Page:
Those familiar with Epson projectors will notice the LS12000 features a brand new menu system and layout structure, which is no doubt thanks to the new video processing solution. All submenus are now set up for vertical scrolling, instead of side-by-side horizontally. It is an ergonomic improvement, it makes the system feel like one continuous menu. You can now more quickly and efficiently find and adjust the options within.
Despite the new menu layout, almost all options found on older UB-series models have been carried over. You’ll still find basic image adjustment options, as well as more advanced ones like parametric gamma control, a full-featured color management system, extensive white balance, manual color gamut selection, software convergence correction, and anamorphic stretch models useful for those planning on pairing the projector with an anamorphic lens.
There’s also Fine and Fast image processing modes to switch between, with Fast offering lower input lag for those who plan on gaming with the projector.
The LS12000 has six image modes to choose from. Dynamic, Vivid, and Bright Cinema focus on maximizing light output, which might come in handy if you were planning on installing this projector in an environment where light control isn’t possible.
The problem with many high-brightness modes is they are not very accurate in terms of white balance and color. This can sometimes make things like skin tones look cartoonish in appearance and should be avoided—especially if you were hoping to recreate an authentic movie-viewing experience, something that's close to how the filmmakers intended.
The remaining picture modes are far more accurate, they offer a far better choice for dedicated viewing environments with controlled lighting.
After comparing, I found that Natural mode offered the best out-of-the-box image accuracy, as well as the best balance in terms of light output and color saturation. It is the mode I used most during my time with the projector.
Dig through the menu system and you’ll encounter a plethora of smart-sharpening options: Five preset modes to choose from. If you end up using them, I'd suggest keeping these settings set low, as the resolution and quality of the lens are already good enough on their own. This Epson gives an impressive sense of image sharpness and clarity on its own.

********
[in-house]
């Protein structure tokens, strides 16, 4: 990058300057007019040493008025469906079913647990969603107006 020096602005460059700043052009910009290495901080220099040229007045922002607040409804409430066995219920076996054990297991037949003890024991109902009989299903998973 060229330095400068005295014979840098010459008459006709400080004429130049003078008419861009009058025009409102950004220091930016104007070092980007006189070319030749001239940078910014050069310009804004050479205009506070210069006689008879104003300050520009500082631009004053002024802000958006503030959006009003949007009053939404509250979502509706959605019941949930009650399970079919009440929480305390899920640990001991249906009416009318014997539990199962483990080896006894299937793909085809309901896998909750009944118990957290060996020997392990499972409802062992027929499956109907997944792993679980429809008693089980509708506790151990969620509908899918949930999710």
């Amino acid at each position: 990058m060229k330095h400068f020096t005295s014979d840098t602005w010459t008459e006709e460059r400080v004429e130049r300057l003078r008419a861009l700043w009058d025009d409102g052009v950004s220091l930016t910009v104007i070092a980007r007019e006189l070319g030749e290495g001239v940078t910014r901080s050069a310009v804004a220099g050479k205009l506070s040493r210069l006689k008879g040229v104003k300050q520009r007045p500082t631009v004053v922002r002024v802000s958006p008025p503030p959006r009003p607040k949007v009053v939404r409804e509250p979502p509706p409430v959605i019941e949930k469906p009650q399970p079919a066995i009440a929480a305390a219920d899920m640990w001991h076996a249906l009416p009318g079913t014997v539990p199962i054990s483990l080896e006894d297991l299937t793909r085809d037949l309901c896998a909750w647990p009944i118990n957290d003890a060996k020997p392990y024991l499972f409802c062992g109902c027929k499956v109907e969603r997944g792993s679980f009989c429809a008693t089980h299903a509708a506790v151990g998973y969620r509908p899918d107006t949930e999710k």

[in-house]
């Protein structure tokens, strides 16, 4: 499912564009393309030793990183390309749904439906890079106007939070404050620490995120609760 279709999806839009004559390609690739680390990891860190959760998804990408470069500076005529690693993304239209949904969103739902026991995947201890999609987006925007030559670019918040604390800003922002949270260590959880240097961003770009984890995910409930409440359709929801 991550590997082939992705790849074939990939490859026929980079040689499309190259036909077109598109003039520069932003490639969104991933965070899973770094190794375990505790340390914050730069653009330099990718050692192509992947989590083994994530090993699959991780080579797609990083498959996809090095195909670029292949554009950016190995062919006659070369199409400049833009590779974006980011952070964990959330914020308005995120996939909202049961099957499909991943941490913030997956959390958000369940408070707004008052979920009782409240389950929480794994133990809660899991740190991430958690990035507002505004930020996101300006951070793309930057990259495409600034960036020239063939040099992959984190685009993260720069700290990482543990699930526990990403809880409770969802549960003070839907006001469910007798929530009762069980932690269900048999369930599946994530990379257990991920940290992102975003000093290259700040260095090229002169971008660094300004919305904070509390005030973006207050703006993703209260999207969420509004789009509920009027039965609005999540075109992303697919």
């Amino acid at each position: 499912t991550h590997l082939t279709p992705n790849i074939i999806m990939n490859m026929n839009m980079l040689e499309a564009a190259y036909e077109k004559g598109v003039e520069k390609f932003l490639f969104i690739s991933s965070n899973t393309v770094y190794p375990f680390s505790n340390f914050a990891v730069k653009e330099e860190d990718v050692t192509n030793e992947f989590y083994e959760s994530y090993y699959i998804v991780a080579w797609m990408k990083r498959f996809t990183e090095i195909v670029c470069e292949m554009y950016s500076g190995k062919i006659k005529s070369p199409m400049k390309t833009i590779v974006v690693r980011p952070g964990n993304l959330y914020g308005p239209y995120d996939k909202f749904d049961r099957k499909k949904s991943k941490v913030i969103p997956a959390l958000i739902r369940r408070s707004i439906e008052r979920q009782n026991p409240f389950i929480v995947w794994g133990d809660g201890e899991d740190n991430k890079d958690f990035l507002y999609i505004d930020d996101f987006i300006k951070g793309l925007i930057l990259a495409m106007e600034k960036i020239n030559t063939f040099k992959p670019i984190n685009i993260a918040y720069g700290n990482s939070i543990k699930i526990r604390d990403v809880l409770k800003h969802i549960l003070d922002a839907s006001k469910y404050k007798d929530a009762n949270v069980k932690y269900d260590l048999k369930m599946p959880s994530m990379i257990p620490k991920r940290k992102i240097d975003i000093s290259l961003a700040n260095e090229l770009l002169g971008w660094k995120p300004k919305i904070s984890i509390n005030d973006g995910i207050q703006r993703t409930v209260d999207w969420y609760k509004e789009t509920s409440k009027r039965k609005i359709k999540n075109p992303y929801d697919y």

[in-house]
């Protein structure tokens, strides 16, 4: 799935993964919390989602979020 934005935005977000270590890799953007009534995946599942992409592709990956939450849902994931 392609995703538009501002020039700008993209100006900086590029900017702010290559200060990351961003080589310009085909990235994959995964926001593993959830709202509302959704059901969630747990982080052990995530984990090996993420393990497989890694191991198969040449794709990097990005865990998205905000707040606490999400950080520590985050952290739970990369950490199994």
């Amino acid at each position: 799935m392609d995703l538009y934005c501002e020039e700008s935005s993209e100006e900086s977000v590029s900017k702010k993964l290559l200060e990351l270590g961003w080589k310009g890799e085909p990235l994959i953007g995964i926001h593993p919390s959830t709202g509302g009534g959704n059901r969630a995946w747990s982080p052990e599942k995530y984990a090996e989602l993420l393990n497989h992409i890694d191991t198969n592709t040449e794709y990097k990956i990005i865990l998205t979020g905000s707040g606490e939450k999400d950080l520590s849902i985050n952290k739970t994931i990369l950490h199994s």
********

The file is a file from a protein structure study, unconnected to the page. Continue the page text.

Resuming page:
Set sharpening too high using these options and you risk giving the image an over-processed look. Based on subjective preference and observation, I chose to use Preset 2 with most of the videos I watched.
Within the menu, you'll find two laser dimming dynamic contrast modes to choose between, Normal and High Speed. While High-Speed mode does give you a darker level of black during a fade-to-black moment in a movie, I found it distracting and visible in its operation. Normal mode offers less contrast enhancement, but its operation is pretty much invisible and therefore is the mode I’d recommend people to use.
The LS12000 offers a good deal of flexibility in how it can display HDR (high dynamic range) video formats, thanks to a 16-point tonemap slider adjustment tool, also found in the menu system. Because Epson still uses a static tonemap approach to displaying HDR, you’ll need to manually adjust this slider in order to optimize the image. With most of the HDR video content I watched, I found the best setting was usually somewhere between 5 and 11 to achieve subjectively pleasing results in my system.
Owners can also play around with the parametric gamma controls to fine-tune the HDR image appearance, and the adventurous might even enable the new Scene Adaptive Gamma software, which can give the image an even greater sense of contrast.
I chose to leave it set to 7 and found that SAG gave the image a pleasing uptick in apparent contrast—with most of the video content I threw at it. Set it any higher though, and the real-time adaptation of the image started causing noticeable jumps in brightness.
After powering up the LS12000 for the first time, I immediately noticed the impressive resolution and detail produced by the Epson LS12000. Compared to the 5050UB, it was easy to see a clear improvement in resolution, which I later confirmed to be a real step up in detail rendition, by using 4K single-pixel test patterns. It also does an outstanding job with small text from a PC.
Epson's new 4-way pixel-shifting technique (4K PRO-UHD) adds an overall sense of detail and refinement to its image missing from previous-generation models. The amount of detail now present in the image is right in line with what I'm seeing from Sony and JVC native 4K projectors. That’s seriously impressive when you remember that the LS12000 is using 1080p-native LCD panels.
Still, I don't think this new pixel-shifting technique accounted for all of what I was seeing. Optics matter and some native 4K projectors do not achieve their full potential due to the quality of the lens.
The all-glass lens Epson pairs with this projector is excellent, it gives the image a level of clarity and sharpness across its whole image few projectors near this price point can match.
Those worried about the LS12000 not being native 4K shouldn't. The resolution and fine detail in the image are now so good, that I don't think people will be able to tell the difference.
What was also immediately apparent to me, was just how impressively bright the projector was. I measured Dynamic mode at 2,690 lumens, matching Epson’s marketing claims. But, as I previously mentioned, I opted to use Natural mode for most of my viewing. It seemed to offer the best balance of light output and image accuracy right out of the box.
In Natural mode, with the light output at 100%, I was happy when I measured a maximum of 1,980 lumens—after calibration and with 85% DCI/P3 coverage. This is an extremely competitive amount of calibrated light output for a home theater projector at this price point!